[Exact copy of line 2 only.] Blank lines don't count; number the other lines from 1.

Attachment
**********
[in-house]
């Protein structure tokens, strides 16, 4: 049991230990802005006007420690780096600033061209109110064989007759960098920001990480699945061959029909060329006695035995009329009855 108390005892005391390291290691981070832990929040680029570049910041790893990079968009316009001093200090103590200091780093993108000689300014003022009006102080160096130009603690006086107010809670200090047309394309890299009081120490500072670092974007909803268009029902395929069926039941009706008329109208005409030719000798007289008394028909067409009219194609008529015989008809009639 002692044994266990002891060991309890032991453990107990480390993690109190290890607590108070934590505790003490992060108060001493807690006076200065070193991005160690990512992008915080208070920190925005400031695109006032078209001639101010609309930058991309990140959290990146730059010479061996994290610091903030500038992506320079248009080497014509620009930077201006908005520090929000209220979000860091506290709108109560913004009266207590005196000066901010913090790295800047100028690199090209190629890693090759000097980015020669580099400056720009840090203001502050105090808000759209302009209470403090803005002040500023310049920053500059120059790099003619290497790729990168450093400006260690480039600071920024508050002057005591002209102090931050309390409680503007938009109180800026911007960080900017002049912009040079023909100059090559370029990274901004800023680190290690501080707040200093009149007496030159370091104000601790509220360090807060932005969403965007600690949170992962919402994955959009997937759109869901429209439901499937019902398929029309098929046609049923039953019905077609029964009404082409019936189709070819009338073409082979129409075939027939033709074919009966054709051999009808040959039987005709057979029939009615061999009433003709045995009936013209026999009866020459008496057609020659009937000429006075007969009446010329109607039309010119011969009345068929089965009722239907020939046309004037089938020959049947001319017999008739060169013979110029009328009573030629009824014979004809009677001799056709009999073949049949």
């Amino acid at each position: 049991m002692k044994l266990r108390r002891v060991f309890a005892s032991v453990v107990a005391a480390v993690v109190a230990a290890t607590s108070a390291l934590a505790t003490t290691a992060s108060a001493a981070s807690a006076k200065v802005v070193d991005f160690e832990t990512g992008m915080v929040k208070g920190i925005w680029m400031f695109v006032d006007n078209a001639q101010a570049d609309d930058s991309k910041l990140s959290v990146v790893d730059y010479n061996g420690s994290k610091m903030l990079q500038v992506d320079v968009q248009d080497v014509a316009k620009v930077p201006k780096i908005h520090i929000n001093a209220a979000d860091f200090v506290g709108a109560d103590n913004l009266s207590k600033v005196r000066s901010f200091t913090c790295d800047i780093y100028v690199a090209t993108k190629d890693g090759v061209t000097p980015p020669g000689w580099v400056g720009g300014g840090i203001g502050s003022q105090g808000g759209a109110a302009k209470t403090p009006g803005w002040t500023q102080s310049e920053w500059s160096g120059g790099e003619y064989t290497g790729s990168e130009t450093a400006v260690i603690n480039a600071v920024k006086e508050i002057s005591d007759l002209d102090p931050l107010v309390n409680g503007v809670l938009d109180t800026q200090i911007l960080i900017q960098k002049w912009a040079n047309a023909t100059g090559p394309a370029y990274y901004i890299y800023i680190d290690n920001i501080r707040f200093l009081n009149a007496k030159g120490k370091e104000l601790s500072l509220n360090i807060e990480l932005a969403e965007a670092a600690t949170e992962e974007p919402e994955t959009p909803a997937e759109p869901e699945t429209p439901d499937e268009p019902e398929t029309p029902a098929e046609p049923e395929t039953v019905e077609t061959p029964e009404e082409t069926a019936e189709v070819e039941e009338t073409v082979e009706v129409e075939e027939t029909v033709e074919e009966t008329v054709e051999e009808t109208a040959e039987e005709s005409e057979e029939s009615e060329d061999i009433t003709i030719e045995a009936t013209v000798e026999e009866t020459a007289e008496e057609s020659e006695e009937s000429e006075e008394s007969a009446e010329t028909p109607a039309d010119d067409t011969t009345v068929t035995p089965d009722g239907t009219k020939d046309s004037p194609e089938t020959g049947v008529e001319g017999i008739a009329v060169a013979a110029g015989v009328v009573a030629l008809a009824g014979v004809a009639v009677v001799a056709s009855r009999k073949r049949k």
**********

């Protein structure tokens, strides 16, 4: 049991230990802005006007420690780096600033061209109110064989007759960098920001990480699945061959029909060329006695035995009329009855 108390005892005391390291290691981070832990929040680029570049910041790893990079968009316009001093200090103590200091780093993108000689300014003022009006102080160096130009603690006086107010809670200090047309394309890299009081120490500072670092974007909803268009029902395929069926039941009706008329109208005409030719000798007289008394028909067409009219194609008529015989008809009639 002692044994266990002891060991309890032991453990107990480390993690109190290890607590108070934590505790003490992060108060001493807690006076200065070193991005160690990512992008915080208070920190925005400031695109006032078209001639101010609309930058991309990140959290990146730059010479061996994290610091903030500038992506320079248009080497014509620009930077201006908005520090929000209220979000860091506290709108109560913004009266207590005196000066901010913090790295800047100028690199090209190629890693090759000097980015020669580099400056720009840090203001502050105090808000759209302009209470403090803005002040500023310049920053500059120059790099003619290497790729990168450093400006260690480039600071920024508050002057005591002209102090931050309390409680503007938009109180800026911007960080900017002049912009040079023909100059090559370029990274901004800023680190290690501080707040200093009149007496030159370091104000601790509220360090807060932005969403965007600690949170992962919402994955959009997937759109869901429209439901499937019902398929029309098929046609049923039953019905077609029964009404082409019936189709070819009338073409082979129409075939027939033709074919009966054709051999009808040959039987005709057979029939009615061999009433003709045995009936013209026999009866020459008496057609020659009937000429006075007969009446010329109607039309010119011969009345068929089965009722239907020939046309004037089938020959049947001319017999008739060169013979110029009328009573030629009824014979004809009677001799056709009999073949049949």